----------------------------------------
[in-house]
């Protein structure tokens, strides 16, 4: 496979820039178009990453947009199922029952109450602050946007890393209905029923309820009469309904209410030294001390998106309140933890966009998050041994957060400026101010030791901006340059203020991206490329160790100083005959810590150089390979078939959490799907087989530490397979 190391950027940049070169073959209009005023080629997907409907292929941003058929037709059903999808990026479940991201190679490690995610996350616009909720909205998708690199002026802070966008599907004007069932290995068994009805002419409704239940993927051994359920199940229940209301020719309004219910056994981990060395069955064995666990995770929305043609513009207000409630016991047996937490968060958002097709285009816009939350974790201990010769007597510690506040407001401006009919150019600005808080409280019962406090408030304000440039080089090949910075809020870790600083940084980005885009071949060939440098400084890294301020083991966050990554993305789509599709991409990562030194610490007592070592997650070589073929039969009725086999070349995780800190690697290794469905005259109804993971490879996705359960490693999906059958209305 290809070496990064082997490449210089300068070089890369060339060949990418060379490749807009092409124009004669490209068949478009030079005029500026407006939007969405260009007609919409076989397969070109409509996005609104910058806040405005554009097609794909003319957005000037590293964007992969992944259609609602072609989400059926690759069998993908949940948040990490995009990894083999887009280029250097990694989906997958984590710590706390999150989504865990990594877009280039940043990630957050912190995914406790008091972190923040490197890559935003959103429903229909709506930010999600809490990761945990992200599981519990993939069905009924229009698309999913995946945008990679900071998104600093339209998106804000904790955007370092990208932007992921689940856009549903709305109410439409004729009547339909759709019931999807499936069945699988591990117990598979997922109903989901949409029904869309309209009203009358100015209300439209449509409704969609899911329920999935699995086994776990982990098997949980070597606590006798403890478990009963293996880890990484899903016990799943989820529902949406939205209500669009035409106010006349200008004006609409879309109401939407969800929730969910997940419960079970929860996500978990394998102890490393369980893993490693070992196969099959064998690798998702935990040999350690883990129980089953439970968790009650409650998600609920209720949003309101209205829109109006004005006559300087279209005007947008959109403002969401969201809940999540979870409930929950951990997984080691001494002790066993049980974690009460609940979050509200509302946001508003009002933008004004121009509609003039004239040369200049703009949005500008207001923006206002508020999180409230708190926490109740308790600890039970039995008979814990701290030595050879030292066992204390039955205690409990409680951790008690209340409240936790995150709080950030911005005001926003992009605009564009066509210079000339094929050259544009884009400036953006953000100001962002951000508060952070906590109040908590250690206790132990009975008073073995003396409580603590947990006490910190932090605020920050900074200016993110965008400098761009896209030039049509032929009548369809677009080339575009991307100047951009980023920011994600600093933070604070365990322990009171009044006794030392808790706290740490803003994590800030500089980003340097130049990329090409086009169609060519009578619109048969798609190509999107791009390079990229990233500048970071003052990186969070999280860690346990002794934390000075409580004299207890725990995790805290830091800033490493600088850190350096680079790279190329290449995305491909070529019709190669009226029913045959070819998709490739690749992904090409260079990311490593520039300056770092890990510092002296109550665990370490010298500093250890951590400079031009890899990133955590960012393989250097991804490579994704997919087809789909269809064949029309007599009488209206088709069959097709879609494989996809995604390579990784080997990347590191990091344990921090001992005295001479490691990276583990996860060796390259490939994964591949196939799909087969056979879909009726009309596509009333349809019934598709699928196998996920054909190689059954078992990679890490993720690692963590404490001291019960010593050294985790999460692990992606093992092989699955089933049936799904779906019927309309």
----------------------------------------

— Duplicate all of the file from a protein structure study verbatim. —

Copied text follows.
[in-house]
């Protein structure tokens, strides 16, 4: 496979820039178009990453947009199922029952109450602050946007890393209905029923309820009469309904209410030294001390998106309140933890966009998050041994957060400026101010030791901006340059203020991206490329160790100083005959810590150089390979078939959490799907087989530490397979 190391950027940049070169073959209009005023080629997907409907292929941003058929037709059903999808990026479940991201190679490690995610996350616009909720909205998708690199002026802070966008599907004007069932290995068994009805002419409704239940993927051994359920199940229940209301020719309004219910056994981990060395069955064995666990995770929305043609513009207000409630016991047996937490968060958002097709285009816009939350974790201990010769007597510690506040407001401006009919150019600005808080409280019962406090408030304000440039080089090949910075809020870790600083940084980005885009071949060939440098400084890294301020083991966050990554993305789509599709991409990562030194610490007592070592997650070589073929039969009725086999070349995780800190690697290794469905005259109804993971490879996705359960490693999906059958209305 290809070496990064082997490449210089300068070089890369060339060949990418060379490749807009092409124009004669490209068949478009030079005029500026407006939007969405260009007609919409076989397969070109409509996005609104910058806040405005554009097609794909003319957005000037590293964007992969992944259609609602072609989400059926690759069998993908949940948040990490995009990894083999887009280029250097990694989906997958984590710590706390999150989504865990990594877009280039940043990630957050912190995914406790008091972190923040490197890559935003959103429903229909709506930010999600809490990761945990992200599981519990993939069905009924229009698309999913995946945008990679900071998104600093339209998106804000904790955007370092990208932007992921689940856009549903709305109410439409004729009547339909759709019931999807499936069945699988591990117990598979997922109903989901949409029904869309309209009203009358100015209300439209449509409704969609899911329920999935699995086994776990982990098997949980070597606590006798403890478990009963293996880890990484899903016990799943989820529902949406939205209500669009035409106010006349200008004006609409879309109401939407969800929730969910997940419960079970929860996500978990394998102890490393369980893993490693070992196969099959064998690798998702935990040999350690883990129980089953439970968790009650409650998600609920209720949003309101209205829109109006004005006559300087279209005007947008959109403002969401969201809940999540979870409930929950951990997984080691001494002790066993049980974690009460609940979050509200509302946001508003009002933008004004121009509609003039004239040369200049703009949005500008207001923006206002508020999180409230708190926490109740308790600890039970039995008979814990701290030595050879030292066992204390039955205690409990409680951790008690209340409240936790995150709080950030911005005001926003992009605009564009066509210079000339094929050259544009884009400036953006953000100001962002951000508060952070906590109040908590250690206790132990009975008073073995003396409580603590947990006490910190932090605020920050900074200016993110965008400098761009896209030039049509032929009548369809677009080339575009991307100047951009980023920011994600600093933070604070365990322990009171009044006794030392808790706290740490803003994590800030500089980003340097130049990329090409086009169609060519009578619109048969798609190509999107791009390079990229990233500048970071003052990186969070999280860690346990002794934390000075409580004299207890725990995790805290830091800033490493600088850190350096680079790279190329290449995305491909070529019709190669009226029913045959070819998709490739690749992904090409260079990311490593520039300056770092890990510092002296109550665990370490010298500093250890951590400079031009890899990133955590960012393989250097991804490579994704997919087809789909269809064949029309007599009488209206088709069959097709879609494989996809995604390579990784080997990347590191990091344990921090001992005295001479490691990276583990996860060796390259490939994964591949196939799909087969056979879909009726009309596509009333349809019934598709699928196998996920054909190689059954078992990679890490993720690692963590404490001291019960010593050294985790999460692990992606093992092989699955089933049936799904779906019927309309």